Legislature continues prison reform push
Fiscal concerns bring different perspectives together
By DIANE NEWBERRY
ND Newspaper Association
North Dakota had a prison puzzle.
“We couldn’t build jails fast enough and our jail population was increasing at a really rapid rate,” Rep. Karla Rose Hanson, D-Fargo, said. “We couldn’t arrest our way out of the problem.”
Two legislative sessions later, the judicial reinvestment movement, which focuses on a more holistic approach to rehabilitating prisoners, has had many victories. The first bill signed by Gov. Doug Burgum this biennium, HB 1183, eliminated minimum sentencing laws for second offenses for manufacturing and delivering controlled substances, and on April 1, Burgum attended a State Leaders Roundtable with President Trump to discuss prison reform.
From 2005 to 2014, North Dakota’s population increased by 14 percent, according to data from the U.S. Census Bureau. However, in the same time frame, data from the Department of Corrections shows the state’s prison population increased by 32 percent, with the county prison population increasing by 84 percent.
In 2015, the problem had become too wide-sweeping and costly to ignore. Representatives from multiple branches of state government joined to request support from the U.S. Department of Justice’s Bureau of Justice Assistance (BJA) and The Pew Charitable Trusts to help develop a justice reinvestment approach. The resulting efforts have been largely bipartisan.
Hanson, who serves on the House Judiciary Committee with Rep. Shannon Roers-Jones, R-Fargo, called Jones a “real champion” of reinvestment. Both lawmakers agree that members of the committee and the legislature at large have been able to find much common ground on reinvestment issues.
“Generally, cost is on our side,” Roers-Jones said. “The more that we can do to keep people out of incarceration — when it’s appropriate, obviously — and keep people involved in society, the lower not only the cost to the state for incarceration but also the cost to society.”
Housing a prisoner is an obvious direct cost of incarceration, Roers-Jones said, but there also are ripple effects, such as support the state might provide for a family that has lost its breadwinner or children who are more likely to struggle with mental health or addiction issues growing up with the absence of an incarcerated parent. “I don’t know if I would say the word ‘progressive’ as much as I would say, we’re looking more at the science of incarceration,” Roers-Jones said.
Hanson said she has been impressed with the amount of reform the legislature has been open to. “It was probably prompted by fiscal reasons two years ago, but it’s also the right thing to do for the people,” Hanson said. “There’s something for everyone to like.”
Mark Friese, a Fargo-based attorney at Vogel Law who practices in North Dakota and Minnesota as well as in federal courts, said states have increasingly pursued justice reinvestment in various forms since the late 1990s. Though “the federal justice system is slow to catch up,” he said there has been much progress in recent years on the federal level.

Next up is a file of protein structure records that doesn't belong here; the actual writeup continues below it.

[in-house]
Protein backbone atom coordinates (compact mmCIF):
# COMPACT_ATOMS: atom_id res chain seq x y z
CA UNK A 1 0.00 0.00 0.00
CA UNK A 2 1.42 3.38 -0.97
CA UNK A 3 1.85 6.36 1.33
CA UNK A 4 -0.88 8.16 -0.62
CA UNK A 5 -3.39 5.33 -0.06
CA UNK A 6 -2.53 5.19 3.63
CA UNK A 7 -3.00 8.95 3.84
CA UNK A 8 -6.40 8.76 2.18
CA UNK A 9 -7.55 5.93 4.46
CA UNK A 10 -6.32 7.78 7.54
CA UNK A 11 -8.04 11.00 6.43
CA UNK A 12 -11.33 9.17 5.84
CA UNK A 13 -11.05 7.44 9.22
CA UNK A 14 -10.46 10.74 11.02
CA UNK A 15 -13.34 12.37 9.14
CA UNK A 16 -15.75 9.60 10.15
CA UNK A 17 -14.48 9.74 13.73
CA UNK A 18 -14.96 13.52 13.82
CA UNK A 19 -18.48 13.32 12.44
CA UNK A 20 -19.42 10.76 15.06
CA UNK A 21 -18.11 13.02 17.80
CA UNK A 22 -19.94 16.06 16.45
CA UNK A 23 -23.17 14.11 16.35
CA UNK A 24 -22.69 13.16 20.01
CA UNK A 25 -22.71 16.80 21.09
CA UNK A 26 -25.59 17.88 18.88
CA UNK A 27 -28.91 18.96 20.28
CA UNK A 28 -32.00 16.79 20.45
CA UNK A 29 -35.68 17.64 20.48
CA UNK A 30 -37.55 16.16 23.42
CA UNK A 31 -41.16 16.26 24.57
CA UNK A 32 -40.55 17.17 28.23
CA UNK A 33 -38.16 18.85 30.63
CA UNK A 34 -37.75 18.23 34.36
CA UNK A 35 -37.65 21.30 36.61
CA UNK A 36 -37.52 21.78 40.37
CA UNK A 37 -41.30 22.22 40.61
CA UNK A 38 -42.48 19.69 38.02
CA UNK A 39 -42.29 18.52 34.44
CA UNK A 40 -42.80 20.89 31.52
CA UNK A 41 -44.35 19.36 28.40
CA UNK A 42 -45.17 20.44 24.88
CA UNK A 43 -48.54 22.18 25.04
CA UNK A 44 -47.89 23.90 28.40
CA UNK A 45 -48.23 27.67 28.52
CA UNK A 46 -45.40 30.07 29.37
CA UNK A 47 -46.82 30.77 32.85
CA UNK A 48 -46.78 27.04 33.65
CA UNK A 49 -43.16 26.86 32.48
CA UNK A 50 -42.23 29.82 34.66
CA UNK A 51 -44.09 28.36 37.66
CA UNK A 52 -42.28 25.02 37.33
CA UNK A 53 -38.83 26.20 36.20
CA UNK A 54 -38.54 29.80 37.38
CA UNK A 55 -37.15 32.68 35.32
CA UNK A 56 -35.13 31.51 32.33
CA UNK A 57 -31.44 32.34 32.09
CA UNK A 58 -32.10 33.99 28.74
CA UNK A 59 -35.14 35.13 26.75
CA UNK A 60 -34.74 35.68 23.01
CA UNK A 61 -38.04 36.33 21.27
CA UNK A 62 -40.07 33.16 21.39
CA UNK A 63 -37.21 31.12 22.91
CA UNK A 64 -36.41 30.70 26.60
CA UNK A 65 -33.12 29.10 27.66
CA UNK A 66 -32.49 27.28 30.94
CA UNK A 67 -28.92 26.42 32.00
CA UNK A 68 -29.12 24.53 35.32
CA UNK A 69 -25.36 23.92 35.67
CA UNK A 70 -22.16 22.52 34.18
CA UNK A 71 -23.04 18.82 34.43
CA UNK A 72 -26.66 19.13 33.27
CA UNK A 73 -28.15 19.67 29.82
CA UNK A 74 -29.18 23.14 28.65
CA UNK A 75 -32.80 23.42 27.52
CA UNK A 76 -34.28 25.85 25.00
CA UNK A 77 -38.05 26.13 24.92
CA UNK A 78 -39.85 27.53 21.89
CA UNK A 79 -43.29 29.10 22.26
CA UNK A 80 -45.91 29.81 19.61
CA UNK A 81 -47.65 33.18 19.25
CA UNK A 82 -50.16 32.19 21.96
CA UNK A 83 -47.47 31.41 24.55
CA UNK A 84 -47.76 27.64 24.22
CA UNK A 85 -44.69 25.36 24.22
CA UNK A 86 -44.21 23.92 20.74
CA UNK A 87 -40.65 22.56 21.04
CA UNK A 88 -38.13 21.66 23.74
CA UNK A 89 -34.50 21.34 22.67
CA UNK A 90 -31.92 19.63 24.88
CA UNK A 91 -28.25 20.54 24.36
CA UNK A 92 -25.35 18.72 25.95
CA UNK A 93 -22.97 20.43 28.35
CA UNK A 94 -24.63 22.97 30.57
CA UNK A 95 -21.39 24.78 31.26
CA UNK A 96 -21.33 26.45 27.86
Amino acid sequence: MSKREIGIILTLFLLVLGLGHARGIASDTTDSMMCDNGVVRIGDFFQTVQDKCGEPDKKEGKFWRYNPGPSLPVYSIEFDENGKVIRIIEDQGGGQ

Justice reinvestment encompasses a wide range of reforms, but most focus on finding alternatives to traditional prison time, particularly for incarcerated people with underlying mental health and addiction issues.
“Historically we kind of had to put people in prison to get them access to mental health services,” Friese said.
Last session’s reforms were focused mostly on post-incarceration treatment and monitoring, but in this session, lawmakers were looking to alter the system at different entry points. HB 1258 (eventually rolled into HB 1051) establishes a pre-trial pilot program in three jurisdictions.
This program would change the cash bail system, “putting more weight on risk to public safety and risk of fleeing the jurisdiction and less on this financial factor,” according to Hanson. Hanson said more than 62 percent of North Dakota’s jail population is pre-trial detainees, and this is a valuable time to be offering behavioral health services. HB 1051 was signed by the governor in March.
Roers-Jones said that opposition to bills such as HB 1051, which made it possible for prisoners with violent records to be eligible for parole sooner, do not tend to fall along party lines.
“When there are objections to this type of legislation, it’s a concern that maybe you’re being too lenient or that the pendulum will swing too far to the other direction – that we still have to punish people for doing things that are wrong, and so is this enough punishment?” Roers-Jones said.
Rep. Karen Karls, R-Bismarck, also a member of the Judiciary Committee, did not support HB 1051, and said she stands by her impression of that bill. Karls said she has opposed legislation this session that she saw as decreasing penalties for violent crimes in particular.
Roers-Jones said one large disappointment this session was the failure of HB 1155, which would decriminalize marijuana. After the bill lost in the House 47-43, Roers-Jones said she and other lawmakers have continued to “get some elements of that decriminalization integrated into something so we can start that process.”
On April 5, a floor amendment to HB 1050 in the Senate that decriminalized possessing less than a half-ounce of marijuana or paraphernalia or ingestion of marijuana passed the Senate 37-10. The final version of HB 1050 passed 39-8.
While Roers-Jones said judicial reinvestment should continue to be a goal of the legislature, she’s not sure what the future will look like.
“We have two years to evaluate what we’ve done and how it’s working,” she said. “So I don’t have any specific plans for what I’m going to do next.”